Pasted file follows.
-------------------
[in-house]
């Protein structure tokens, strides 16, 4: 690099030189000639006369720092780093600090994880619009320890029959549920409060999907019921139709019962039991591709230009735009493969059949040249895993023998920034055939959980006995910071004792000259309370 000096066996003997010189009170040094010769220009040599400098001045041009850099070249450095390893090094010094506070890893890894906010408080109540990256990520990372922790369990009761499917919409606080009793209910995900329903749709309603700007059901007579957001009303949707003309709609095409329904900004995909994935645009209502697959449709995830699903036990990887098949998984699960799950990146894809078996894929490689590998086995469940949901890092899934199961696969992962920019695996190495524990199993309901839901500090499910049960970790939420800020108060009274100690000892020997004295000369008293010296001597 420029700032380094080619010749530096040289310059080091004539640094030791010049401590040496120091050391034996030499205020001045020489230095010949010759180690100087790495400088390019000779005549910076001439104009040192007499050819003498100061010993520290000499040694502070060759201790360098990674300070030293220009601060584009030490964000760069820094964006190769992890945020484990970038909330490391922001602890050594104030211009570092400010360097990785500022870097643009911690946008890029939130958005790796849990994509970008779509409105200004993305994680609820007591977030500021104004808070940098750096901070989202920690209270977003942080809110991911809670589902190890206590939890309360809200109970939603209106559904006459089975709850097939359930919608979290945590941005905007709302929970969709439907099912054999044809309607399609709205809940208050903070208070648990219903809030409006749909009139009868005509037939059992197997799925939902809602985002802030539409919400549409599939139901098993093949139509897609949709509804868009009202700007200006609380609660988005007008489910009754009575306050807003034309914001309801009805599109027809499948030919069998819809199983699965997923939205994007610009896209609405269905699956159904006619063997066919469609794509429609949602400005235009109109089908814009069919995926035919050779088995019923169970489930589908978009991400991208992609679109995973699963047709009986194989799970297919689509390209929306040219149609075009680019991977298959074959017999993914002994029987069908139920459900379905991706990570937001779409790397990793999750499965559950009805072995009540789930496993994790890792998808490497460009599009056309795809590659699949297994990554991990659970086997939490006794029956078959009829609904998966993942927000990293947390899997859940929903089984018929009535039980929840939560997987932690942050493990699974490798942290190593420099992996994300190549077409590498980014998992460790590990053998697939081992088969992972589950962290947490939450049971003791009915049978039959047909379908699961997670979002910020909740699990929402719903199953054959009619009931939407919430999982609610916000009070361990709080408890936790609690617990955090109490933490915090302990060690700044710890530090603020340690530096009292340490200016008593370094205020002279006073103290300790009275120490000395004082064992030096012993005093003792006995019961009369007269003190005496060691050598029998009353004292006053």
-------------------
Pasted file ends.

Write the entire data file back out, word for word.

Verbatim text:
[in-house]
């Protein structure tokens, strides 16, 4: 690099030189000639006369720092780093600090994880619009320890029959549920409060999907019921139709019962039991591709230009735009493969059949040249895993023998920034055939959980006995910071004792000259309370 000096066996003997010189009170040094010769220009040599400098001045041009850099070249450095390893090094010094506070890893890894906010408080109540990256990520990372922790369990009761499917919409606080009793209910995900329903749709309603700007059901007579957001009303949707003309709609095409329904900004995909994935645009209502697959449709995830699903036990990887098949998984699960799950990146894809078996894929490689590998086995469940949901890092899934199961696969992962920019695996190495524990199993309901839901500090499910049960970790939420800020108060009274100690000892020997004295000369008293010296001597 420029700032380094080619010749530096040289310059080091004539640094030791010049401590040496120091050391034996030499205020001045020489230095010949010759180690100087790495400088390019000779005549910076001439104009040192007499050819003498100061010993520290000499040694502070060759201790360098990674300070030293220009601060584009030490964000760069820094964006190769992890945020484990970038909330490391922001602890050594104030211009570092400010360097990785500022870097643009911690946008890029939130958005790796849990994509970008779509409105200004993305994680609820007591977030500021104004808070940098750096901070989202920690209270977003942080809110991911809670589902190890206590939890309360809200109970939603209106559904006459089975709850097939359930919608979290945590941005905007709302929970969709439907099912054999044809309607399609709205809940208050903070208070648990219903809030409006749909009139009868005509037939059992197997799925939902809602985002802030539409919400549409599939139901098993093949139509897609949709509804868009009202700007200006609380609660988005007008489910009754009575306050807003034309914001309801009805599109027809499948030919069998819809199983699965997923939205994007610009896209609405269905699956159904006619063997066919469609794509429609949602400005235009109109089908814009069919995926035919050779088995019923169970489930589908978009991400991208992609679109995973699963047709009986194989799970297919689509390209929306040219149609075009680019991977298959074959017999993914002994029987069908139920459900379905991706990570937001779409790397990793999750499965559950009805072995009540789930496993994790890792998808490497460009599009056309795809590659699949297994990554991990659970086997939490006794029956078959009829609904998966993942927000990293947390899997859940929903089984018929009535039980929840939560997987932690942050493990699974490798942290190593420099992996994300190549077409590498980014998992460790590990053998697939081992088969992972589950962290947490939450049971003791009915049978039959047909379908699961997670979002910020909740699990929402719903199953054959009619009931939407919430999982609610916000009070361990709080408890936790609690617990955090109490933490915090302990060690700044710890530090603020340690530096009292340490200016008593370094205020002279006073103290300790009275120490000395004082064992030096012993005093003792006995019961009369007269003190005496060691050598029998009353004292006053």